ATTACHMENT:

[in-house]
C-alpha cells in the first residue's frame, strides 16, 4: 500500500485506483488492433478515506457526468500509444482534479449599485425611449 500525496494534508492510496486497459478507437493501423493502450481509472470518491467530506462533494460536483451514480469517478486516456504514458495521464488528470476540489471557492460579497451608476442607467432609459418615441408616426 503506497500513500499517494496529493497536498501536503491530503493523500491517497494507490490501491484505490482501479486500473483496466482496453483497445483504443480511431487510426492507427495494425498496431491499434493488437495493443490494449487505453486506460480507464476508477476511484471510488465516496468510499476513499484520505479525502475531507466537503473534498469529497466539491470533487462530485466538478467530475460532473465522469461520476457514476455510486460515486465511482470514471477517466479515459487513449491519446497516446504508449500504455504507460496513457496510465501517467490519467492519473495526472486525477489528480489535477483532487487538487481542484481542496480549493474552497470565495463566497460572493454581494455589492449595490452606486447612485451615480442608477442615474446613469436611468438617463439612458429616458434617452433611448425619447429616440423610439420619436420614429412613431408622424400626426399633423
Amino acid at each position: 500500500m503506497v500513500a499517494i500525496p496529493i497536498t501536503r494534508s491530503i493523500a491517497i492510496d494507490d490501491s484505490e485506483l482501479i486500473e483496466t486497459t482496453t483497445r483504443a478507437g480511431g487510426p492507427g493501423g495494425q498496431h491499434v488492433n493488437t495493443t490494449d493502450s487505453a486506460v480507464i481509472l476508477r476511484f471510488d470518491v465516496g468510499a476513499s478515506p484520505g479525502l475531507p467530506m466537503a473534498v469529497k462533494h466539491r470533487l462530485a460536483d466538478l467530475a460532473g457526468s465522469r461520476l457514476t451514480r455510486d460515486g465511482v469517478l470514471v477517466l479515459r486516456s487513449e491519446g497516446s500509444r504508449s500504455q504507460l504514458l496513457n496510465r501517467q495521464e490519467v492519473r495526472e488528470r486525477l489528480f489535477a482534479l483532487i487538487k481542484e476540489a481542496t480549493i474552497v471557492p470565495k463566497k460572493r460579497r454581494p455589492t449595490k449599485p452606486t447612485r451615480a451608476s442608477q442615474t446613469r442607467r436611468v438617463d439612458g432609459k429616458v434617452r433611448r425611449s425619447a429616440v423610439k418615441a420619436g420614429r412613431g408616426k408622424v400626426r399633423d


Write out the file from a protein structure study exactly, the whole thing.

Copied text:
[in-house]
C-alpha cells in the first residue's frame, strides 16, 4: 500500500485506483488492433478515506457526468500509444482534479449599485425611449 500525496494534508492510496486497459478507437493501423493502450481509472470518491467530506462533494460536483451514480469517478486516456504514458495521464488528470476540489471557492460579497451608476442607467432609459418615441408616426 503506497500513500499517494496529493497536498501536503491530503493523500491517497494507490490501491484505490482501479486500473483496466482496453483497445483504443480511431487510426492507427495494425498496431491499434493488437495493443490494449487505453486506460480507464476508477476511484471510488465516496468510499476513499484520505479525502475531507466537503473534498469529497466539491470533487462530485466538478467530475460532473465522469461520476457514476455510486460515486465511482470514471477517466479515459487513449491519446497516446504508449500504455504507460496513457496510465501517467490519467492519473495526472486525477489528480489535477483532487487538487481542484481542496480549493474552497470565495463566497460572493454581494455589492449595490452606486447612485451615480442608477442615474446613469436611468438617463439612458429616458434617452433611448425619447429616440423610439420619436420614429412613431408622424400626426399633423
Amino acid at each position: 500500500m503506497v500513500a499517494i500525496p496529493i497536498t501536503r494534508s491530503i493523500a491517497i492510496d494507490d490501491s484505490e485506483l482501479i486500473e483496466t486497459t482496453t483497445r483504443a478507437g480511431g487510426p492507427g493501423g495494425q498496431h491499434v488492433n493488437t495493443t490494449d493502450s487505453a486506460v480507464i481509472l476508477r476511484f471510488d470518491v465516496g468510499a476513499s478515506p484520505g479525502l475531507p467530506m466537503a473534498v469529497k462533494h466539491r470533487l462530485a460536483d466538478l467530475a460532473g457526468s465522469r461520476l457514476t451514480r455510486d460515486g465511482v469517478l470514471v477517466l479515459r486516456s487513449e491519446g497516446s500509444r504508449s500504455q504507460l504514458l496513457n496510465r501517467q495521464e490519467v492519473r495526472e488528470r486525477l489528480f489535477a482534479l483532487i487538487k481542484e476540489a481542496t480549493i474552497v471557492p470565495k463566497k460572493r460579497r454581494p455589492t449595490k449599485p452606486t447612485r451615480a451608476s442608477q442615474t446613469r442607467r436611468v438617463d439612458g432609459k429616458v434617452r433611448r425611449s425619447a429616440v423610439k418615441a420619436g420614429r412613431g408616426k408622424v400626426r399633423d